PRESENTATION ONRAIN WATER HARVESTING PREPARED BY prashanth Halemane.
RAIN WATER HARVESTINGA NOBLE GOAL A COMMON RESPONSIBILITY
WHAT IS RAIN WATER HARVESTING Rainwater harvesting is the accumulating and storing of rainwater for reuse before it reaches the aquifer. The principle of collecting and using precipitation from a catchments surface.
WHY RAIN WATER HARVESTING : Surface water is inadequate to meet our demand and we have to depend on ground water. To arrest ground water decline and augment ground water table To beneficiate water quality in aquifers To conserve surface water runoff during monsoon To reduce soil erosion Due to rapid urbanization, infiltration of rain water into the sub-soil has decreased drastically and recharging of ground water has diminished.
RAIN WATER PATTERN IN INDIA Total annual rainfall in India: 400 million hectare- meters (area x height) India’s area: 329 million hectares If evenly spread, average height: 1.28m Actual distribution: Highly skewed area-wise Thar desert receives less than 200mm annually, while Cherrapunji receives 11,400mm But almost every part of India receives at least 100mm annually Key: even 100mm annual rainfall sufficient if harvested properly and where it falls
RAIN WATER HARVESTINGTECHNIQUES : Roof top rainwater harvesting. Surface runoff harvesting .
ELEMENTS OF ROOFTOP RWH CATCHMENT COUNDITS FILTERS STORAGE FACILITY
METHODS OF ROOFTOP RWH Storage of direct use Recharging ground water aquifer - Recharging dug wells - Recharging pits - Recharging tube well
SURFACE RUNOFF HARVESTING Harvesting of surface runoff and storage of the same into reservoirs such as water pans makes it available for use when required. In this method of collecting rainwater for irrigation, water flowing along the ground during the rains will be collected to a tank below the surface of the ground..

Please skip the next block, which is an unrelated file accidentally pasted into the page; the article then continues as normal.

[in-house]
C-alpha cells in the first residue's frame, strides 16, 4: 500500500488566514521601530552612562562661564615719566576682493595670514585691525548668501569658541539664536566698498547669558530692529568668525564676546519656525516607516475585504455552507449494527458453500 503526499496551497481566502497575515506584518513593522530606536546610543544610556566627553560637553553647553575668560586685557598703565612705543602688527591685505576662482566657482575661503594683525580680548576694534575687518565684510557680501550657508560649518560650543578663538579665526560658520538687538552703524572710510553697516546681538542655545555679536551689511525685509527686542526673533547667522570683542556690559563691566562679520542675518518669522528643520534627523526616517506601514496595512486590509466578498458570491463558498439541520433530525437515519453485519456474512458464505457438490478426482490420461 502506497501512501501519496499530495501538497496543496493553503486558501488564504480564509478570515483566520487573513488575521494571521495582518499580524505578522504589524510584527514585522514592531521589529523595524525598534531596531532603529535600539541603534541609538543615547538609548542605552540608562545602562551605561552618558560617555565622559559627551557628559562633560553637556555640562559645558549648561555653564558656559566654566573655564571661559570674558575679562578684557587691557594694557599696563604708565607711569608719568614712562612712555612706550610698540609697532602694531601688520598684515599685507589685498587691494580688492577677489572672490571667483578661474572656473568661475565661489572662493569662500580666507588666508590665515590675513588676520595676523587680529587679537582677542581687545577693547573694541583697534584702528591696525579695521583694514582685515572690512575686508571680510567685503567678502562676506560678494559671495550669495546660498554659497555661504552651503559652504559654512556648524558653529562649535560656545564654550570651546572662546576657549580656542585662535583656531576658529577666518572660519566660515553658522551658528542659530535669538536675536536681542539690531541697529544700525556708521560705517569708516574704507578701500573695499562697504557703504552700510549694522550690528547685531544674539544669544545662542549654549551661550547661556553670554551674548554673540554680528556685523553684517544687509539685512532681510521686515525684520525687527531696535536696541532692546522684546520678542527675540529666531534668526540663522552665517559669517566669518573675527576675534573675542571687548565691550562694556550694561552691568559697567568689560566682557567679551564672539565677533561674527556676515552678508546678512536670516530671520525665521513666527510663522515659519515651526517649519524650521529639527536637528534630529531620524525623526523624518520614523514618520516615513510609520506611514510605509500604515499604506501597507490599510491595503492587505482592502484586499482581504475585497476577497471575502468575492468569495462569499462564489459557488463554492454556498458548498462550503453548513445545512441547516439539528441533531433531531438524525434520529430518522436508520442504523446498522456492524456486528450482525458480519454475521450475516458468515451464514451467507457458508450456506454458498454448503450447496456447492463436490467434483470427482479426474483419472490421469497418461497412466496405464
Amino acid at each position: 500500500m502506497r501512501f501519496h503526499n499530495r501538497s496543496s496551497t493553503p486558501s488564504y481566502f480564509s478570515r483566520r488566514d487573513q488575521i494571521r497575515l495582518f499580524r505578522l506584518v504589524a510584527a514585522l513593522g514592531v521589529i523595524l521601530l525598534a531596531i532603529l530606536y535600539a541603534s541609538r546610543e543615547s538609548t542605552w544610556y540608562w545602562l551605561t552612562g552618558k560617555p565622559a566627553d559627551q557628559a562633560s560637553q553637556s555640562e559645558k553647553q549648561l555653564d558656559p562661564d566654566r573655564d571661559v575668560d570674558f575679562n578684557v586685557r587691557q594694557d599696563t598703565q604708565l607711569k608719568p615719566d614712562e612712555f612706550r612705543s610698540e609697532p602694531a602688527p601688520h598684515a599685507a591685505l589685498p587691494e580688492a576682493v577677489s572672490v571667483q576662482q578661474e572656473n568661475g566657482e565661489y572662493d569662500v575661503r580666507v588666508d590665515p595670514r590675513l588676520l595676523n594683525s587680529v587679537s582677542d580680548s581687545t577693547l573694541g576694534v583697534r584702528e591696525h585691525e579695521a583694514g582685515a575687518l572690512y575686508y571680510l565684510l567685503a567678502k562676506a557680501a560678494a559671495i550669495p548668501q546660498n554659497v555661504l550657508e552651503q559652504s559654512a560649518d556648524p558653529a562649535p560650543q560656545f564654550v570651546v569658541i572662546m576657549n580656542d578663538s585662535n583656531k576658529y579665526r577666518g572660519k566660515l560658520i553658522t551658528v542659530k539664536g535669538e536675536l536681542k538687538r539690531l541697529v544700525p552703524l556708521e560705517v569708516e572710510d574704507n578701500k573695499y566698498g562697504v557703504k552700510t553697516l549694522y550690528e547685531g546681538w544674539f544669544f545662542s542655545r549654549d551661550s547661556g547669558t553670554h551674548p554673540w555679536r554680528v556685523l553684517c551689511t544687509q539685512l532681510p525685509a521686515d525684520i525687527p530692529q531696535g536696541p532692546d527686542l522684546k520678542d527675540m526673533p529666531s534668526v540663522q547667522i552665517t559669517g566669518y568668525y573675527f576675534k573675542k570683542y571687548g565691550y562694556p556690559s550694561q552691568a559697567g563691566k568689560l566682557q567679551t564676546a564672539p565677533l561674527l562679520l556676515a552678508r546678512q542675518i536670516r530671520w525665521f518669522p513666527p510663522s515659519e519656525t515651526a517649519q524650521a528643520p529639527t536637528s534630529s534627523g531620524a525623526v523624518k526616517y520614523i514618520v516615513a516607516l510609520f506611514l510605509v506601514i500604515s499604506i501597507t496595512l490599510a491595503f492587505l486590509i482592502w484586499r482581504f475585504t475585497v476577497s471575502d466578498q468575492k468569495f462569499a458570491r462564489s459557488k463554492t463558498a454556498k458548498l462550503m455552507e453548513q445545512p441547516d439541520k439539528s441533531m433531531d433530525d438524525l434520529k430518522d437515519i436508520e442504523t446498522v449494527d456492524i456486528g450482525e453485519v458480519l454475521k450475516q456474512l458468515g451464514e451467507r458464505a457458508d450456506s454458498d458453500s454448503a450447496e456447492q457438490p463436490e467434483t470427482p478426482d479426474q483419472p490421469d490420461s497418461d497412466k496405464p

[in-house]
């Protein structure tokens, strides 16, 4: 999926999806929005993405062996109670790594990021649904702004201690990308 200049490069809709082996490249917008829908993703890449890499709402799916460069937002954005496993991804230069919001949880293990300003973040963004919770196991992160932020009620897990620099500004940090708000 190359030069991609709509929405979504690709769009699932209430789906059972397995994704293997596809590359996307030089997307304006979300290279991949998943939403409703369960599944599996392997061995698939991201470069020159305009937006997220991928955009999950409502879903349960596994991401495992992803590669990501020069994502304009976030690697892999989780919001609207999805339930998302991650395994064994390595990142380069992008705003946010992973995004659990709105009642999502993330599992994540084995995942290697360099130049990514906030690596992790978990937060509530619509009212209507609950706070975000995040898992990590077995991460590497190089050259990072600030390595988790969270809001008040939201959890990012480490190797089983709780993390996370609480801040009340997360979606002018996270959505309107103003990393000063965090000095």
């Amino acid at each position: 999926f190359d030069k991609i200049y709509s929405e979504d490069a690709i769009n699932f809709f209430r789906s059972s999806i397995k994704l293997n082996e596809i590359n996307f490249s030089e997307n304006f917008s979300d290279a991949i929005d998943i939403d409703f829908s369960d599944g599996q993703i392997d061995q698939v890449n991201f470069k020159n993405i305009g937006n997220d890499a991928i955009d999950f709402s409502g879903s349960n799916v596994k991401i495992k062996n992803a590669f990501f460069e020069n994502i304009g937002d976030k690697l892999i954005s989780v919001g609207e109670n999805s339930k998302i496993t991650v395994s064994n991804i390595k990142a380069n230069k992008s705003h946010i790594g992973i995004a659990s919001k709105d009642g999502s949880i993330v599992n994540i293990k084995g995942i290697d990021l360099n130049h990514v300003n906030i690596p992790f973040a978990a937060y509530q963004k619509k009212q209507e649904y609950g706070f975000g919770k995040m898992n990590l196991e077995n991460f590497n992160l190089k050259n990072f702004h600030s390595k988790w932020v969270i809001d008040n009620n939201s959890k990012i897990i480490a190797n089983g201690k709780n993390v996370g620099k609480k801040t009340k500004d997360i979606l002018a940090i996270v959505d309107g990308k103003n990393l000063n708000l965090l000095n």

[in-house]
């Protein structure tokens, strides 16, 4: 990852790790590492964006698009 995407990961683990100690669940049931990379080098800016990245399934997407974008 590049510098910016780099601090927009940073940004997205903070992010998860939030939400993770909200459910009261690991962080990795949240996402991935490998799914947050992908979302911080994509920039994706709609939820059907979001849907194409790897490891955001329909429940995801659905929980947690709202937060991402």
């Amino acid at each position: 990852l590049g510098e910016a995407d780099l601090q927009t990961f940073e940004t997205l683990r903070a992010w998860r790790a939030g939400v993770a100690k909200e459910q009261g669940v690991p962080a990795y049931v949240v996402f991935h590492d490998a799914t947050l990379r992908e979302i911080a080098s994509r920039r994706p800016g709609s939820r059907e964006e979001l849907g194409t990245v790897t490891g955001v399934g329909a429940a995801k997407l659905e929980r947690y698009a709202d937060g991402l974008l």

TRADITIONAL RWH STRUCTUREBAWODI: Traditional step wells are called vavadi in Gujarat, or baoris or bavadis in Rajasthan and northern India. They were secular structures from which everyone could draw water. Most of them are defunct today.
JOHADSA johad is a crescent-shaped bund which isbuilt across a slopingcatchment to capturethe surface water beforeit runs off.Water accumulating inthe johad percolates inthe soil to augment thegroundwater. Thegroundwater then canbe used when there is norainfall.
Kunds Covered underground tank, developed primarily for tackling drinking water problems. Usually constructed with local materials or cement, kunds were more prevalent in regions where groundwater is saline. Before the onset of rains every year, meticulous care was taken to clean up the catchment of the kunds. Cattle grazing and entry with shoes into the catchment area of the kunds was strictly prohibited. The proximity of a kund to the house or village saved time and effort in searching for drinking water.
POTENTIAL OF RWH Impacts on downstream flows. Reduce soil erosion. Increase the crop production. Increase infiltration and groundwater recharge. Improve food & economic security.
ADVANTAGE It uses local construction materials and labor. Sources of energy are not needed to operate the systems. The owner/user can easily maintain the systems. The water is convenient and accessible; valuable time and effort are saved in collecting and/or hauling water. It provides a supply of water to meet future agricultural needs.